The District of Columbia district court on Tuesday granted summary judgment to the United States Department of Veterans Affairs (VA) after the Cause of Action Institute (COA) alleged that the VA unlawfully withheld records related to a health care delivery plan for veterans.
COA had requested records under the Freedom of Information Act (FOIA) concerning the “pilot market assessments” created by PricewaterhouseCoopers, a VA contractor, to prepare for implementation of the Market Area Health System Optimization (MAHSO) analysis. The court explained that this was “part of a broader national plan to improve the delivery of health care to veterans.”
“The Request included in its scope ‘any information produced by the Department of Veterans Affairs or provided by the contractor conducting the pilot studies, which were designed to define processes and outputs for an ‘ideal healthcare delivery system,’ from ‘December 6, 2016 to the present,’” the court said.
A few transfers of the request among different VA offices and nearly one year after the VA initially confirmed it had received the request, COA had not received any further communications. Thus, it requested a status update, to which the FOIA officer responded that they estimated the request to be completed by the end of calendar year 2020. Two days after that, on April 16, 2020, COA brought suit against the VA.
About a month later, the FOIA officer in charge of the request issued an initial agency decision that withheld all 489 pages yielded from the records search; eventually, the VA concluded that it could release 38 pages to COA but kept the remaining 451.
Some back-and-forth filings between the parties eventually produced the cross-motions for summary judgment, operative in this opinion. The VA invoked Exemption 5 under FOIA in its justification for withholding the documents, which protects “inter-agency or intra-agency memorandums or letters which would not be available by law to a party other than an agency in litigation with the agency,” according to the Department of Justice, through what is called “deliberative process privilege.”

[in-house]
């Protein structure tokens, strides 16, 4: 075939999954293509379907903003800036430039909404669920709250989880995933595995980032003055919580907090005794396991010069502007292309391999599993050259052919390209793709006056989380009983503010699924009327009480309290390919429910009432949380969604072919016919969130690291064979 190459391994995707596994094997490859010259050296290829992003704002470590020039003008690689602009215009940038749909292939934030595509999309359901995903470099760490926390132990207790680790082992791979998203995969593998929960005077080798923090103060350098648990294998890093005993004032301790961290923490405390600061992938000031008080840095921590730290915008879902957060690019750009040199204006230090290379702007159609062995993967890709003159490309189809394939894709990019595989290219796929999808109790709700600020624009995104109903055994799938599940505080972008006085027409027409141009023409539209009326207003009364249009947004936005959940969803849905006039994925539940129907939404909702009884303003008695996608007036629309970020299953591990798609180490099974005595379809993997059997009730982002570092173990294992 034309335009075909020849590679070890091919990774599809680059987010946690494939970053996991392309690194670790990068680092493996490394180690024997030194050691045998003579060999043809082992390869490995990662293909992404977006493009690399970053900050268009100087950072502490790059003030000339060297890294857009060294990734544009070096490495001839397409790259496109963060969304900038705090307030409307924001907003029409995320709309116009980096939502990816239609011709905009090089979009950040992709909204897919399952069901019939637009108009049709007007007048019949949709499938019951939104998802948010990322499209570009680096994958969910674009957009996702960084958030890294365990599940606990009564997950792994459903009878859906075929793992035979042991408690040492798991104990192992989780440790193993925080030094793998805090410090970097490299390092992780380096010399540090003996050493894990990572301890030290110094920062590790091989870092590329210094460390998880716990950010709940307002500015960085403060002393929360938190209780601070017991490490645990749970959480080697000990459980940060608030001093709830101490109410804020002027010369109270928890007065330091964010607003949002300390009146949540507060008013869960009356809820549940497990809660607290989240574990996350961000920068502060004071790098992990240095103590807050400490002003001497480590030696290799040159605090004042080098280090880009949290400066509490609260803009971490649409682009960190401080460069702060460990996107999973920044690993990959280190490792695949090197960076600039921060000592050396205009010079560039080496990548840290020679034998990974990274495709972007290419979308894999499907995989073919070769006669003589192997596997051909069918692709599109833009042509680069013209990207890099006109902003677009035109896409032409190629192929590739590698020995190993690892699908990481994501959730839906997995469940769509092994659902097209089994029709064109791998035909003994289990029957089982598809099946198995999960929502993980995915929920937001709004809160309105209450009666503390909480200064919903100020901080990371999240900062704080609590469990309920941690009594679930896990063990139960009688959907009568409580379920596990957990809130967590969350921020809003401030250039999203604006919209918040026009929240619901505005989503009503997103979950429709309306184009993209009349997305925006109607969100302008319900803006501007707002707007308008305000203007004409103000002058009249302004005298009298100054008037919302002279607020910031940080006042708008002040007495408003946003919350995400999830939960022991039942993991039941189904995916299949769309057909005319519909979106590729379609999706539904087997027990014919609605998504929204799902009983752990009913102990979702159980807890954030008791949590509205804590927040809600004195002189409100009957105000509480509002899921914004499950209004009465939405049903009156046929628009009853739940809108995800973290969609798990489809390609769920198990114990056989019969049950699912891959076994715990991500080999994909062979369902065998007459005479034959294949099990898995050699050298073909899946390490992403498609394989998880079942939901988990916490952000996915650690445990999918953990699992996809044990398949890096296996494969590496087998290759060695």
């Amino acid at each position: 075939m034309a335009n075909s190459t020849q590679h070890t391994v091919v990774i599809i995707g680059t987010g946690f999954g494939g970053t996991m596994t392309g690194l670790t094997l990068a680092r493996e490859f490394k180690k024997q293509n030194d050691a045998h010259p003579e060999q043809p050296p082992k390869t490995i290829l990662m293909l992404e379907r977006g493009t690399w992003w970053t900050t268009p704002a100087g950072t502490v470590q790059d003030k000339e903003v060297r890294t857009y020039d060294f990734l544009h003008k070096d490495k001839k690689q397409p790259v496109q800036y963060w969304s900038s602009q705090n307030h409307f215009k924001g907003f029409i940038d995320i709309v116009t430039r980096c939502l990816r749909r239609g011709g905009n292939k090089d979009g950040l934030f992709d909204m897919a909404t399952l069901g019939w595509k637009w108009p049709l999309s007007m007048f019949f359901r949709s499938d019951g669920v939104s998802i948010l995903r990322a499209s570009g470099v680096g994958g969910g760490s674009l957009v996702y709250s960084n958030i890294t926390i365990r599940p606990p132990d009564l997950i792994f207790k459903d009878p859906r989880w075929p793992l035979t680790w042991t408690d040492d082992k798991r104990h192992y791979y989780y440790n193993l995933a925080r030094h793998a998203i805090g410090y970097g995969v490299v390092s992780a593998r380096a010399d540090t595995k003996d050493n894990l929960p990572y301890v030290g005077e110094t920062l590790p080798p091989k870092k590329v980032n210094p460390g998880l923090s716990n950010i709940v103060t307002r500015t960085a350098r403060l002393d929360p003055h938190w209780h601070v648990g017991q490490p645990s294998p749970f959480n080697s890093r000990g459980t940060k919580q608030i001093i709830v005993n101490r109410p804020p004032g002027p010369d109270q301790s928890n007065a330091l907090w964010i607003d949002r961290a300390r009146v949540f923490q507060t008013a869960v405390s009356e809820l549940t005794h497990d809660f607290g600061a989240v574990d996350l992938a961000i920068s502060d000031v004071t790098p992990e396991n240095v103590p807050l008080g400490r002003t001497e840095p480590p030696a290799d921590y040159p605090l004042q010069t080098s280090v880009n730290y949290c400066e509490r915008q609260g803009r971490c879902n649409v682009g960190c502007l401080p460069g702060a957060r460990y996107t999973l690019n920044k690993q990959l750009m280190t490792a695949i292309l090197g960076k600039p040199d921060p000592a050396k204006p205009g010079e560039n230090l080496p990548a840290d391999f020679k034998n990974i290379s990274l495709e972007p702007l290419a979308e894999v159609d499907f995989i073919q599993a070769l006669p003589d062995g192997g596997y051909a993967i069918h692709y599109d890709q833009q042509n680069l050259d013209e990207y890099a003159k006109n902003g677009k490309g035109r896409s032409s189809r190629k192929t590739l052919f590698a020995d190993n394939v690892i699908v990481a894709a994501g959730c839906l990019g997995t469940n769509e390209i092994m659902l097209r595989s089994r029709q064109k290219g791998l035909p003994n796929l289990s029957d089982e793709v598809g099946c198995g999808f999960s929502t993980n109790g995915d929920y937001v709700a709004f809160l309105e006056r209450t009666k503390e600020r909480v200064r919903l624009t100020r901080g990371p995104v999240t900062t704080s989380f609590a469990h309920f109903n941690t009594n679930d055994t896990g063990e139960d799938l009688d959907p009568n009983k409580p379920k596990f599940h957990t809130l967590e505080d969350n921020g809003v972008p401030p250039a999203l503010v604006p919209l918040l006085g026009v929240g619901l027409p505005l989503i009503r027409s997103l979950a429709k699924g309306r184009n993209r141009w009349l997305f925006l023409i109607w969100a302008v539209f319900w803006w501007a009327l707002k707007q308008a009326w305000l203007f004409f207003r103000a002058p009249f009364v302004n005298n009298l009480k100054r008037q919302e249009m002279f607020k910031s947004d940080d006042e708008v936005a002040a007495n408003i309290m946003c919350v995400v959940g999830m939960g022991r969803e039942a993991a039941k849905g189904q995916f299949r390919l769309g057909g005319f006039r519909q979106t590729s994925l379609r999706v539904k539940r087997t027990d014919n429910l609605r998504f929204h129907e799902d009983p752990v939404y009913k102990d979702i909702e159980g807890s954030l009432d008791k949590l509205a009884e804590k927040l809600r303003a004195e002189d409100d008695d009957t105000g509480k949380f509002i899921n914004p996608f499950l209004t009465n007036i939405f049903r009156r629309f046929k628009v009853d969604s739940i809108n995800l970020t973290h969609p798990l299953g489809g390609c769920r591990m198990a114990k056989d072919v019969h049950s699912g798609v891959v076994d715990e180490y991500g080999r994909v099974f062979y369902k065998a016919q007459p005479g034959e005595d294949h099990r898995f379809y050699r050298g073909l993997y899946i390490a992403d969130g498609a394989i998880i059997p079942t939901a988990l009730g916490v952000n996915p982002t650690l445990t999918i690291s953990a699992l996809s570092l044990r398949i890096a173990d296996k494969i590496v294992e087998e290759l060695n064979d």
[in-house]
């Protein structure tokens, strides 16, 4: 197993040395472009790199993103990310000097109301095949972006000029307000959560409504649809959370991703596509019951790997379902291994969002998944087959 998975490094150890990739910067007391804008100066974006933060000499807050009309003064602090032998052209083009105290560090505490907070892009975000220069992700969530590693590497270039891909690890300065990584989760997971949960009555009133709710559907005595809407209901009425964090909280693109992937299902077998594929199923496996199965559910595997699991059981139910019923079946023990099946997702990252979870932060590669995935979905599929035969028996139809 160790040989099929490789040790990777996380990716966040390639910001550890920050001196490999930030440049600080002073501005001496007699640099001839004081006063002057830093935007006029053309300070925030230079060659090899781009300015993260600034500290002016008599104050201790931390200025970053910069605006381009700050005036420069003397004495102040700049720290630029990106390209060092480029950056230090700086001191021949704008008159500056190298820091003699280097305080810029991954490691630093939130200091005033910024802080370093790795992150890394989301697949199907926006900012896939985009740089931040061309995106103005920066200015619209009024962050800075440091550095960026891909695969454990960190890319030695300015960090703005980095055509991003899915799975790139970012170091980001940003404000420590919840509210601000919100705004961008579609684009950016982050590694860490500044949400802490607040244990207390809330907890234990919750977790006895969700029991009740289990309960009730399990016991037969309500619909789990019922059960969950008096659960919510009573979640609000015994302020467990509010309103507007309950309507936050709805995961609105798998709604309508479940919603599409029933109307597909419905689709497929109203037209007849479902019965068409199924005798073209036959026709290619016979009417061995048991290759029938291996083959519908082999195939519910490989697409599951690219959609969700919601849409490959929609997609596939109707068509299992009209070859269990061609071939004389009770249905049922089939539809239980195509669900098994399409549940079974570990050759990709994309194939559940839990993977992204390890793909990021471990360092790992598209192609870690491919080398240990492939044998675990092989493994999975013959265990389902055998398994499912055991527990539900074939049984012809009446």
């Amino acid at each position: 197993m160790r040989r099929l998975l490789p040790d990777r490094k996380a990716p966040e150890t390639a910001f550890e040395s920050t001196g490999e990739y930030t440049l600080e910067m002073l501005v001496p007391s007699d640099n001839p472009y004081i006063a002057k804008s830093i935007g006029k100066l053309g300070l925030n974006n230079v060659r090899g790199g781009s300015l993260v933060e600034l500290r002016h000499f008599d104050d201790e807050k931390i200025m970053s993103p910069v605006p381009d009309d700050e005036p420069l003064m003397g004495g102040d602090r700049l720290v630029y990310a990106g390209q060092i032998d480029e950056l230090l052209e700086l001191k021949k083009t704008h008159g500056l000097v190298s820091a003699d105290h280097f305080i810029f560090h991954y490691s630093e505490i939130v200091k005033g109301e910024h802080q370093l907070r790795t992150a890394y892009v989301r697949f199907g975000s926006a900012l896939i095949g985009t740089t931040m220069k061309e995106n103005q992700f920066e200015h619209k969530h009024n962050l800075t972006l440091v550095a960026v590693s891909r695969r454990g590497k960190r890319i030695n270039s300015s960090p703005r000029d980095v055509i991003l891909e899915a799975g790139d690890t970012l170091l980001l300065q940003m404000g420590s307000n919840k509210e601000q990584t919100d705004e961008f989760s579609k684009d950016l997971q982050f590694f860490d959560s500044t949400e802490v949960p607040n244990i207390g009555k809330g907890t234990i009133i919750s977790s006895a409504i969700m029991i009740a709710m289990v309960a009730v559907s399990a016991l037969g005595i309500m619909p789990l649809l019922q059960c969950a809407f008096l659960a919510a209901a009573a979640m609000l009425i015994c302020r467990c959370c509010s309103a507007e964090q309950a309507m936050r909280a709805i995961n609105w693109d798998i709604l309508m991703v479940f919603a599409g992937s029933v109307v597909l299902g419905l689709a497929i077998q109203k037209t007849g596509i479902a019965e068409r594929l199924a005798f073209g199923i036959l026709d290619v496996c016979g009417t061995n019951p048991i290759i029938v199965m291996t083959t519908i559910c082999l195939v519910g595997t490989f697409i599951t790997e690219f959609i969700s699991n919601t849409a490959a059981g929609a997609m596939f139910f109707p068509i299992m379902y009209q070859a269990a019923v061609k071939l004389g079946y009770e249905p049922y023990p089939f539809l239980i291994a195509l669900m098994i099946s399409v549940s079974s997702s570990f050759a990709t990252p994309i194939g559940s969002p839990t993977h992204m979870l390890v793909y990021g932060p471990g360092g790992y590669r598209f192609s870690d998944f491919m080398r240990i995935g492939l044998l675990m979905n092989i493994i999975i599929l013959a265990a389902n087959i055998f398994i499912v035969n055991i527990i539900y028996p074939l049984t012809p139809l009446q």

“To protect agencies from being ‘forced to operate in a fishbowl,’ the deliberative process privilege shields from disclosure ‘documents reflecting advisory opinions, recommendations and deliberations comprising part of a process by which governmental decisions and policies are formulated,’” the court said, citing U.S. Fish & Wildlife Service v. Sierra Club Inc.
In siding with the VA, the court cited Judicial Watch Inc. v. U.S. Department of Defense: “Ultimately, an agency’s justification for invoking a FOIA exemption is sufficient if it appears logical or plausible.” With particular respect to the deliberative process privilege, the government would have to explain “(1) ‘what deliberative process is involved,’ (2) ‘the role played by the documents in issue in the course of that process,’ and (3) ‘the nature of the decisionmaking authority vested in the office or person issuing the disputed document(s), and the positions in the chain of command of the parties to the documents,’” pursuant to Center for Biological Diversity v. EPA.
According to the court, the VA satisfied all of the criteria in its explanation for how the withheld documents are protected by the deliberative privilege, and the plaintiff’s arguments that the documents are not “predecisional” and thus not deliberative cannot stand. The court’s main conclusion was that because the strategy for implementing the veterans health care delivery program is ongoing, the withheld documents are necessarily predecisional and deliberative.